Friday’s practice was all about taking the good things from Thursday’s 5-4 Game 1 overtime loss to Colorado and repairing the bad things.
Since I’m a cynical beat writer, let’s focus on the bad things.
1. Managing the puck better
2. Being better in the defensive zone by pressuring more aggressively and cutting off the Avs’ cycle.
3. Being more physical.
4. Uh, managing the puck better.
On points 1 and 4, the only obvious lineup shuffle for Saturday’s Game 2 is third-line center Kyle Brodziak, who was minus-3, and fourth-line center Erik Haula switched spots in practice. Haula will start Saturday’s game between Matt Cooke and Nino Niederreiter, while Brodziak is expected to be between Stephane Veilleux and Cody McCormick.
The Wild could have put Thursday’s game away umpteen different ways – scoring on that power play up 4-2, Mikael Granlund shooting the puck on that one clear as day opportunity, if Erik Johnson didn’t race down Haula’s empty-net try, Jared Spurgeon getting the puck out before Paul Stastny’s tying goal, Jason Pominville’s shot not hitting the post in OT.
“The mistakes that we made were some big ones,” said Spurgeon.
Let’s be honest, though, it’s a game of mistakes but the Wild has Thursday’s game in its hip pocket if Brodziak doesn’t turn over the puck to Ryan O’Reilly before Jamie McGinn cut it to 4-3.
“The third goal was tough for sure,” Brodziak said. “I double-clutched myself and it ended up in the back of the net and was the turning point in the game. You just have to move on. It’s never fun when that happens. The most important thing for everybody and myself is how we respond, how we bounce back. That’s the focus for today.”
Haula scored his first career playoff goal Thursday and played well, but one big reason coach Mike Yeo will put him on the third line is his speed should match up better against Colorado’s speed than Brodziak (particularly Nathan MacKinnon; as I said before the series, I feel is the only Wild player that can track MacKinnon, maybe the fastest player in the NHL, stride for stride). MacKinnon, 18, became the second-youngest player in NHL history to have three points (all assists) in his playoff debut (Pierre Turgeon, 1988).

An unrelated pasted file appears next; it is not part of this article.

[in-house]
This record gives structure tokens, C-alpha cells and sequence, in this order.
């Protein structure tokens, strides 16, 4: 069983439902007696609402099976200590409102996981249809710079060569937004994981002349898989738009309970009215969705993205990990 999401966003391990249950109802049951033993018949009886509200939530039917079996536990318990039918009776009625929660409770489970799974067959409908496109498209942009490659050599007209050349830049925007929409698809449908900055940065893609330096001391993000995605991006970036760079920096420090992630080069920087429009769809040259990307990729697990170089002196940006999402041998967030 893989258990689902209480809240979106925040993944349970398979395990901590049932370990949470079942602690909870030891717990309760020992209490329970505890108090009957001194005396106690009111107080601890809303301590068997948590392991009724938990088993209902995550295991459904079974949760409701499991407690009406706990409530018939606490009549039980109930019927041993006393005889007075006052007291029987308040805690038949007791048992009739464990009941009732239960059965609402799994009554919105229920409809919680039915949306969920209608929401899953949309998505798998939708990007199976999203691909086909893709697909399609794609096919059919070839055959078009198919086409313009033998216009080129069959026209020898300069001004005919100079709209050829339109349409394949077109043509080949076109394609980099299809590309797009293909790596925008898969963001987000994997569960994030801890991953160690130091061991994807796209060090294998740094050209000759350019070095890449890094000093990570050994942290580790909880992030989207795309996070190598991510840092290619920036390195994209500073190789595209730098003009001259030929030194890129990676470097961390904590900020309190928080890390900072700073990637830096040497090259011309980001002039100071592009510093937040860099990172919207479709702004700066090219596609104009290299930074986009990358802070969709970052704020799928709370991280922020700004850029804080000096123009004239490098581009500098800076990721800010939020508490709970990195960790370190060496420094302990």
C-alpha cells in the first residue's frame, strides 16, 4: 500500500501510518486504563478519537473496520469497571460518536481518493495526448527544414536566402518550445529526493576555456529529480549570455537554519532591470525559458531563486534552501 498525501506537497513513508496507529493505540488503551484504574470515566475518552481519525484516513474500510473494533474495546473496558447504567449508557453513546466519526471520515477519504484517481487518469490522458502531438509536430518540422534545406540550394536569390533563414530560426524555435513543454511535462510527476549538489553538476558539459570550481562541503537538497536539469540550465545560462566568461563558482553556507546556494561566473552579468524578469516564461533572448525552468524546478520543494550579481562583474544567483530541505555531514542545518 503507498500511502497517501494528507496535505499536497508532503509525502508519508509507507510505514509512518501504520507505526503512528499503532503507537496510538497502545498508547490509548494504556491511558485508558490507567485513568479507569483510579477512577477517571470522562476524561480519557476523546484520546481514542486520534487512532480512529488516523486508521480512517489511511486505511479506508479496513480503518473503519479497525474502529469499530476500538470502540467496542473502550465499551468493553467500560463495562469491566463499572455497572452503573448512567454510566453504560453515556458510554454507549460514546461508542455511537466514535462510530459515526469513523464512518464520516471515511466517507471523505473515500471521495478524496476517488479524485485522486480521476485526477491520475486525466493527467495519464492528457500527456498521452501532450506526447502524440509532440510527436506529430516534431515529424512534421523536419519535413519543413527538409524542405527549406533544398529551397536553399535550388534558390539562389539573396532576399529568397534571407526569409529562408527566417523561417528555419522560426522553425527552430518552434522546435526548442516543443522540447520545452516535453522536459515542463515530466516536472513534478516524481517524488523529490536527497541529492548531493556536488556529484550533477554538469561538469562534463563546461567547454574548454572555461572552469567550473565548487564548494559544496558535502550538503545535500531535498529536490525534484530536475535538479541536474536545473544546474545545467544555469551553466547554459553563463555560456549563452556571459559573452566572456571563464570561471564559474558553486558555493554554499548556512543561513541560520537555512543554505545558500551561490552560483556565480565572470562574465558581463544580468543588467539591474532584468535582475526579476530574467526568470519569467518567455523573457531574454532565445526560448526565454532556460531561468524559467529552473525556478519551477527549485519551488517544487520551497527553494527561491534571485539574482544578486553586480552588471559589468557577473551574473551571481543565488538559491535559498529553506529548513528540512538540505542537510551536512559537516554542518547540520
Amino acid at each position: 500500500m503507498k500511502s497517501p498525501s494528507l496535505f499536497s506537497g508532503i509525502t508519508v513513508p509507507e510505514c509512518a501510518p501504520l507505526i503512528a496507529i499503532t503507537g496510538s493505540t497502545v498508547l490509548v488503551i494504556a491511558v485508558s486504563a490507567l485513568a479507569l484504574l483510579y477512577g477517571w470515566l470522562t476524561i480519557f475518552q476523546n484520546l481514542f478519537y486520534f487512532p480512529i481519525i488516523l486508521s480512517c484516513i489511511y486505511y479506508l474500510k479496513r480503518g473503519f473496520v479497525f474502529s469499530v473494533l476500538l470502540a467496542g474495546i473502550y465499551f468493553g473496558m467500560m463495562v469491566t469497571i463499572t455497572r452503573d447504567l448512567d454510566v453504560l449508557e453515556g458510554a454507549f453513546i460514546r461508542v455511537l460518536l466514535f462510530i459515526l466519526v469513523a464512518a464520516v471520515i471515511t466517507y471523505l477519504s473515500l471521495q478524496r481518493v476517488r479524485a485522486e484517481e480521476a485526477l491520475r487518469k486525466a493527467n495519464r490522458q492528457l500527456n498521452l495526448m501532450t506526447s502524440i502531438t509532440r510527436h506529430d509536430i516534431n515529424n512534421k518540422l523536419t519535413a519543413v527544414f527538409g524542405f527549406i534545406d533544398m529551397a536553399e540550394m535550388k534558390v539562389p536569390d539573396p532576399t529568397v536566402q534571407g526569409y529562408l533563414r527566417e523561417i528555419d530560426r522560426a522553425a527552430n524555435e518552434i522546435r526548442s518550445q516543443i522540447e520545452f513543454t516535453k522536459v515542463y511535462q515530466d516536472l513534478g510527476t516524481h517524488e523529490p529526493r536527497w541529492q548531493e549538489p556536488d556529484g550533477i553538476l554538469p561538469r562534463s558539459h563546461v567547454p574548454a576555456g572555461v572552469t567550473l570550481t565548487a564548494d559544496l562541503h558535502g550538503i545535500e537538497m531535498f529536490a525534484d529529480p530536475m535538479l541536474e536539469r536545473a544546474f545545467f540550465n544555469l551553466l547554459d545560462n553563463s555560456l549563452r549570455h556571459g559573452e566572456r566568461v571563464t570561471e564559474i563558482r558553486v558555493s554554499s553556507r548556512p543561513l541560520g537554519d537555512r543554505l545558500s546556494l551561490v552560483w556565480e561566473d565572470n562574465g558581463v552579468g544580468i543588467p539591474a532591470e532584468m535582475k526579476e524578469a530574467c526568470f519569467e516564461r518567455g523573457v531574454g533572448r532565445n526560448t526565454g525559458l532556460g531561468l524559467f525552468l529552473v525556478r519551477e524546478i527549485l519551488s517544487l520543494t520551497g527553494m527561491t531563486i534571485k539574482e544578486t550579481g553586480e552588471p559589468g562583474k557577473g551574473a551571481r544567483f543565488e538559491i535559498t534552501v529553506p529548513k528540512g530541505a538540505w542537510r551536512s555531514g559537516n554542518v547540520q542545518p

The Wild’s challenge?
Put this game before them?
“You’re going to face adversity in the playoffs,” Yeo said. “We want to get on a run here and any team that’s going to have any kind of success in the playoffs , you’re going to face adversity.”
Yeo said today’s practice was proof of a loose group.
“I think it would be a lot worse if we were dominated in the game, if we felt like we were badly outplayed. It’s frustrating that we let a game get away from us. But if we won that game, there are no guarantees either. It’s one game. There’s enough positives to take from that game where we should feel good about ourselves. The best part for me is that was a winnable game for us, but I know that we can be better.”
Yeo didn’t like the Wild’s response after Brodziak’s gaffe.
“We’re still leading,” he said. “We have to have a mentality that every play is the difference in a hockey game. I thought we got tight after that. Normally with a one-goal lead, we’re very confident, we’re very strong in our game.”
In the D zone, Yeo said, “I think we had too much respect for them, personally. I look at situations where we’re in D zone and we’re on our heels. Normally we’re on our toes, we’re jumping, we’re pressuring. We always talk about our structure, but it doesn’t mean anything if we’re giving time and space to great players. … I know we can pressure the puck harder, I know that we can take straight lines and go through guys harder,
“We can be more physical on them. There’s no question about that. I don’t believe we made things hard enough on them physical.”
Yeo said also that Jonas Brodin probably should be a little more aware so he’s not peeling himself off the glass every shift. OK, I’m saying that. Not him.
But Yeo said there are times the defensemen go back to retrieve pucks that it doesn’t benefit anybody to go back and get run. Sometimes you’re better off protecting the puck, protecting yourself and waiting for support.
Haula on playing the third line, “I’m just excited to play the game. I don’t worry about where I play. I’m just trying to bring the same kind of effort every night. Whatever the task, whatever the role, I’ll take that challenge. They have a lot of good players. It’s not one line.”
Parise said they worked on some tactical things that needed to be cleaned up today and “upping our intensity level and playing more playoff-style hockey. We did it OK, but not well enough.”
On being more aggressive in the D zone, Parise said, “You’ve got to be careful with skilled guys. You don’t want to overcommit yourself. We can do a better job of stopping the cycle earlier and being a little more physical and pinning them rather than letting them cycle and cycle.”